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Recall that any unit lower triangular matrix $L\in\mathbb{R}^{n\times n}$ can be written in factored form as \begin{equation} L = M_1 M_2\ldots M_{n-1} \end{equation} where $M_i = I + l_i e_i^{T}$ is an elementary unit lower triangular matrix (column form). Given a simple elementary unit lower triangular matrix (element form) that differs from the identity in one off-diagonal element in the strict lower triangular part, i.e. $$E_{ij} = I + \lambda_{ij}e_i e_j^{T}$$ where $i\neq j$.

i.) Write a column form elementary matrix $M_i$ in terms of element form elementary matrices. Does the order of the $E_{ji}$ matter in this product?

ii.) Show how it follows that the factorization of $L$ is easily expressed in terms of element form elementary matrices.

iii.) Show that the expression from part (ii) can be rearranged to form $L = R_2\ldots R_n$ where $R_i = I + e_i r_i^{T}$ is an elementary unit lower triangular matrix in row form.

i.) From the answer provided we let $\lambda_{ij}$ denote the $j$th entry of the vector $l_i$. We note that $$M_i = I + l_i e_{i}^{T} = \prod_{j=1}^{i-1}(I + \lambda_{ij}e_je_i^{T}) = \prod_{j=1}^{i-1}E_{ji}$$

ii.) So we have $$M_i = \prod_{j=1}^{i-1}E_{ji}$$ and $$L = M_1\ldots M_{n-1} = \prod_{j=1}^{i-1}E_{ji}$$ where do we go from here?

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Let $\lambda_{ij}$ denote the $j$th entry of the vector $l_i$. We note that $$ (I + l_i e_i^T) = \prod_{j=1}^{i-1} (I + \lambda_{ij} e_je_i^T) $$ Note that these $E_{ji}$ commute with $[e_je_i^T][e_{j'}e_i^T] = 0$ so long as neither $j$ nor $j'$ is equal to $i$.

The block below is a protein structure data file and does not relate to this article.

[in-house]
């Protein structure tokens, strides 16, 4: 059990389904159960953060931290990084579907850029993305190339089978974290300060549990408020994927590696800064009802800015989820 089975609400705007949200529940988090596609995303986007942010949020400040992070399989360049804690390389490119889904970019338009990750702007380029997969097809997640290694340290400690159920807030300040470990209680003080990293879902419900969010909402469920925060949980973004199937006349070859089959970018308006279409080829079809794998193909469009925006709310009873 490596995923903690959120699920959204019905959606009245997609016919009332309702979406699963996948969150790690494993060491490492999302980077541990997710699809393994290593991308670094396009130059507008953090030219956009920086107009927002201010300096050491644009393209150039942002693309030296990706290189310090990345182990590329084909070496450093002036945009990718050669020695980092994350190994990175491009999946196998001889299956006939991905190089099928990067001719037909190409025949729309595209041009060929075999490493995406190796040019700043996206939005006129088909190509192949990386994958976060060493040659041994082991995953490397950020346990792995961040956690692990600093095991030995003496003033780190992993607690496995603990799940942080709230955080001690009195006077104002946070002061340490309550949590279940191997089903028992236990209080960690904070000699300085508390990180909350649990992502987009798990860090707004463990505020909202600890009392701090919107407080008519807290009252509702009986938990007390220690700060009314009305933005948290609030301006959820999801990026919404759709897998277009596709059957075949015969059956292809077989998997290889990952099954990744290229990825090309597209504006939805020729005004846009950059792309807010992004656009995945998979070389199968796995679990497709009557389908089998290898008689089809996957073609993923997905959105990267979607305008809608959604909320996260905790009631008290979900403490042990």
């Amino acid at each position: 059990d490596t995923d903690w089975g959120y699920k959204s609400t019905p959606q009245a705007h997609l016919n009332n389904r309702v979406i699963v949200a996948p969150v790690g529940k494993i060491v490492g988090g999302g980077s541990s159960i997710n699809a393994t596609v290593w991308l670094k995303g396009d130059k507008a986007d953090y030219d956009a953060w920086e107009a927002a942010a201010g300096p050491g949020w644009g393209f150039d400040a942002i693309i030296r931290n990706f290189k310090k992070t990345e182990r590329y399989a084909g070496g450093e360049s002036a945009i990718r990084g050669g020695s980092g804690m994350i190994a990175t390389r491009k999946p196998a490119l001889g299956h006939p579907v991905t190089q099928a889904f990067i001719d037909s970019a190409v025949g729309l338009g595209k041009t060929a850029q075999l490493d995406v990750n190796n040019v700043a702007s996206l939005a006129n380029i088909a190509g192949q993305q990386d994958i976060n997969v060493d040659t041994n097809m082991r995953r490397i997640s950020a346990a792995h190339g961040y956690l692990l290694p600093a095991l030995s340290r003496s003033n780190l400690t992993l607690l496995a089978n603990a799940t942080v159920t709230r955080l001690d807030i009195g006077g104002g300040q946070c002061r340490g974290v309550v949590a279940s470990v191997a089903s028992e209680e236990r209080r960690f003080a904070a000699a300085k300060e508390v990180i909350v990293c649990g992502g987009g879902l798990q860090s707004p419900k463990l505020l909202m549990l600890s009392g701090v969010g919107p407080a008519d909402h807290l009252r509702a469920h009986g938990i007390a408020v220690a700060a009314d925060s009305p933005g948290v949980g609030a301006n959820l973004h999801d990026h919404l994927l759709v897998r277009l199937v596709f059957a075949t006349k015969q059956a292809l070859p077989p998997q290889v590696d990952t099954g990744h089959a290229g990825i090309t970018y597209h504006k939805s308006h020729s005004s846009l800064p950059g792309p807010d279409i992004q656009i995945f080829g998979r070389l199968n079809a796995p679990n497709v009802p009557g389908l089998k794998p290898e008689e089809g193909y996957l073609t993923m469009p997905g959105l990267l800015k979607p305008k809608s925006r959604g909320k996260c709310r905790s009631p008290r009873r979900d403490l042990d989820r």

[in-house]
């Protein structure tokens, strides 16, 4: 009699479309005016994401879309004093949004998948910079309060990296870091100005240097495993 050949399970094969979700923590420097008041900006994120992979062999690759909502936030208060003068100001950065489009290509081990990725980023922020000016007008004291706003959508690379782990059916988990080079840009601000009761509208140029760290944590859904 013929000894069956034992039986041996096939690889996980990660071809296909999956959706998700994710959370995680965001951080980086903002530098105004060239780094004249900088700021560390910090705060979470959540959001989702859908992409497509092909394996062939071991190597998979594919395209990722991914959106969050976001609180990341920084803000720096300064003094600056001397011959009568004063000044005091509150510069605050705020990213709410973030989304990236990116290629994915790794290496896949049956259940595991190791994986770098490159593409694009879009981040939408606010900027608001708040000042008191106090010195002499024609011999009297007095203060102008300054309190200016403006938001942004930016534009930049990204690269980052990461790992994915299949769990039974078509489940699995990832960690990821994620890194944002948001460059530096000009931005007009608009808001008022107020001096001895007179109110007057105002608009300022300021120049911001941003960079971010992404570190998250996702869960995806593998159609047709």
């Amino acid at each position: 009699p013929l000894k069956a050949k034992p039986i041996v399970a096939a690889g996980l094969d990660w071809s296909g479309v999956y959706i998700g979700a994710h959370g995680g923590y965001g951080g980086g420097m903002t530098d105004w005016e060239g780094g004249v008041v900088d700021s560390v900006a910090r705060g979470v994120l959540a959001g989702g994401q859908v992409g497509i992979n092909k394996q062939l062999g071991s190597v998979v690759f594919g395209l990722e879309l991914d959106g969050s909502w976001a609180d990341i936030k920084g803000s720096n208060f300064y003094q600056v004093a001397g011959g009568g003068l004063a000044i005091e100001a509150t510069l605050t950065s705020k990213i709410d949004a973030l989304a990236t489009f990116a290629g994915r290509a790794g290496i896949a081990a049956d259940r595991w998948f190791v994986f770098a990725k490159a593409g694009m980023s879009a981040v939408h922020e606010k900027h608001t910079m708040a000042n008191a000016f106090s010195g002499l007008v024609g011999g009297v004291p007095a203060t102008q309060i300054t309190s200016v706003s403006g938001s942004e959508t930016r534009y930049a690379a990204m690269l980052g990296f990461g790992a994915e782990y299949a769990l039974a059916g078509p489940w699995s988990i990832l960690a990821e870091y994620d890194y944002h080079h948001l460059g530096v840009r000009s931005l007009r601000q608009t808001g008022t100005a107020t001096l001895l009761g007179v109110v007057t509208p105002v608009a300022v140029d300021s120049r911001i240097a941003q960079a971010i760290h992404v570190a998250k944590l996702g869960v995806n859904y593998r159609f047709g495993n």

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  • $\begingroup$ Could you expand on your answer I am not sure I completely understand $\endgroup$ – Wolfy May 22 '16 at 10:59
  • $\begingroup$ I'm not sure what you're expecting me to add. Can you be more specific about what you're not getting? $\endgroup$ – Omnomnomnom May 22 '16 at 12:36
  • $\begingroup$ Never mind I actually understand it now. This answer you provided is for (i) correct? If so do you know how I would proceed with (ii)? $\endgroup$ – Wolfy May 22 '16 at 12:41
  • $\begingroup$ I re-edited my question to include your solution and the set up for (ii) $\endgroup$ – Wolfy May 22 '16 at 12:49
  • $\begingroup$ To get an answer for (ii), note that we can just put the factorizations for each $M_i$ next to each other. Note, however, that our factorization will have one matrix per entry above the diagonal. $\endgroup$ – Omnomnomnom May 22 '16 at 12:56

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